Judge on child abuse: ‘We need to take it more seriously than we have in the past’

Crime

Child abuse…has become a growing concern among Kansans.

The county’s presiding juvenile court judge telling KSN Thursday that he’s seeing more child in need of care cases, and it’s time for the system and community to do their part.

Judge Patrick Walters says he’s just as frustrated as others after learning more about some of our notable child abuse cases. He says child in need of care filings are about five weeks ahead of what they were at this time last year, and this issue needs to be a priority.

“These are childrens’ lives that are at stake, and we need to take it more seriously than we have in the past,” said Presiding Judge Patrick Walters, Sedgwick County Juvenile Court.

That’s Judge Patrick Walters’ plea to members of our community on addressing child abuse. Walters says besides holding the system accountable, neighbors need to recognize root problems within many families.

“These individuals have gotten to the point whether they are not on their medication, or they are self-medicating, or they are taking in illegal substances, and not only can they not care for their child, but they can’t care for themselves,” said Walters.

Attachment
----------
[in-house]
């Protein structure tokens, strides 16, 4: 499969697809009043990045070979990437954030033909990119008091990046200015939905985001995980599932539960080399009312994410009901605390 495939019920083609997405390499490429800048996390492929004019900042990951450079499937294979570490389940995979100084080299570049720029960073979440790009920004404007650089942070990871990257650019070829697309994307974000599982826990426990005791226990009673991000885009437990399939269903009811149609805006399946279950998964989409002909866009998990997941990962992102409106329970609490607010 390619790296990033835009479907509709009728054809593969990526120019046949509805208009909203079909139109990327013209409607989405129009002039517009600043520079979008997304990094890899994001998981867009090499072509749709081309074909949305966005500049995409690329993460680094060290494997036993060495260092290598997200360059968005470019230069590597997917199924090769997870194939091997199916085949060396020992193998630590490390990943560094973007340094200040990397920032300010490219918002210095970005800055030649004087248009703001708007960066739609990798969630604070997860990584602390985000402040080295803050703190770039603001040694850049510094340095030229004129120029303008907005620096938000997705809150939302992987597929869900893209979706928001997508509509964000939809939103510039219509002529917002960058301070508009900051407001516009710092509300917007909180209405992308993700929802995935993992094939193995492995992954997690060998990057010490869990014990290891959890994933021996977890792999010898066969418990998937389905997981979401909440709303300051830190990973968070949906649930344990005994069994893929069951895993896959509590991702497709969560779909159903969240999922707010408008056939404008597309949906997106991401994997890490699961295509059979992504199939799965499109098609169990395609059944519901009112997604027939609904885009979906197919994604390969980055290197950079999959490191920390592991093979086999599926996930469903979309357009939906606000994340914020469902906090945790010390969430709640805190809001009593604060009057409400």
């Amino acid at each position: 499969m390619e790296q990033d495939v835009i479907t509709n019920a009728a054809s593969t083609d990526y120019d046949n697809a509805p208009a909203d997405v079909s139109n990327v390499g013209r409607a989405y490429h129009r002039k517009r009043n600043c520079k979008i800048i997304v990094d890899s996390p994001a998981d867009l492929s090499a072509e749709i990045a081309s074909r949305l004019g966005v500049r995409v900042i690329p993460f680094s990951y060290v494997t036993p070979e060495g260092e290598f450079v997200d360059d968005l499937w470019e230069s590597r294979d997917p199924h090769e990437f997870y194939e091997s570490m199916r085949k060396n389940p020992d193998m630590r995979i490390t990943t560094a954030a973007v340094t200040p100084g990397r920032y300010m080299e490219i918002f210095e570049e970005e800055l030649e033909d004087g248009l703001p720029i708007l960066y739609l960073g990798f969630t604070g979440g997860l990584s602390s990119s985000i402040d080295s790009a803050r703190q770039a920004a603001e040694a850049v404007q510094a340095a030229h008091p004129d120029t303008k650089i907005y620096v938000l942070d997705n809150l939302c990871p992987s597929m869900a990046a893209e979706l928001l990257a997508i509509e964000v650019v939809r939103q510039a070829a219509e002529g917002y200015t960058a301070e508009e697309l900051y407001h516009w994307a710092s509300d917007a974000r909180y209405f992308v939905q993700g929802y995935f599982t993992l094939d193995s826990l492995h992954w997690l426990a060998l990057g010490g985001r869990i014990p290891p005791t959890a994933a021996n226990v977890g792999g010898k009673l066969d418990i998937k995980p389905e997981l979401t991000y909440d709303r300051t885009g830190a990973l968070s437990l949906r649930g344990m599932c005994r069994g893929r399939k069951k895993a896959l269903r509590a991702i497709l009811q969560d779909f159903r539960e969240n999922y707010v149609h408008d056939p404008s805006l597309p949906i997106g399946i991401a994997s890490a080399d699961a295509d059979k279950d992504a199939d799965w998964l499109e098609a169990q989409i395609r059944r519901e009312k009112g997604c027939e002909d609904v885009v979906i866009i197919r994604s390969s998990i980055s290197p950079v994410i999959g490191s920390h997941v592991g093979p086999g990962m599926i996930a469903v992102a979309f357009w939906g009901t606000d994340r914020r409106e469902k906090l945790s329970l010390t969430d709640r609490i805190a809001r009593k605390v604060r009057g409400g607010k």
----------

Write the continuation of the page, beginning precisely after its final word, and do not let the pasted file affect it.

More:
He also expressed the need for more foster parents, especially in Sedgwick County.

Kevin Breshears is busy with a new restaurant, but he and his wife are passionate about foster care and have been foster parents. He says, there is always a need for more help.

“Just be there while whatever the situation is, gets figured out, the kids still need to be loved and cared for,” said Kevin Breshears, former foster parent.

Breshears also has experience, fostering abused youth.

“We had abused kids in our house, and it just it just breaks your heart,” said Breshears.

When we talked to Kansas Department of Children and Families Secretary Gina Meier-Hummel earlier this month, she said ‘investigation calls’ are continuous, and they have recognized problems to improve the system.

“We did pass the law, we want to be accountable to the people…we did pass the law to be able to share more information, because I think it’s important for people to know what we’ve known in certain situations, what we’ve done in certain situations,” said Gina Meier-Hummel, Kansas Department of Children and Families Secretary.

DCF encourages you to contact them or your local authorities if you suspect abuse. Their protection report number is 1-800-922-5330.

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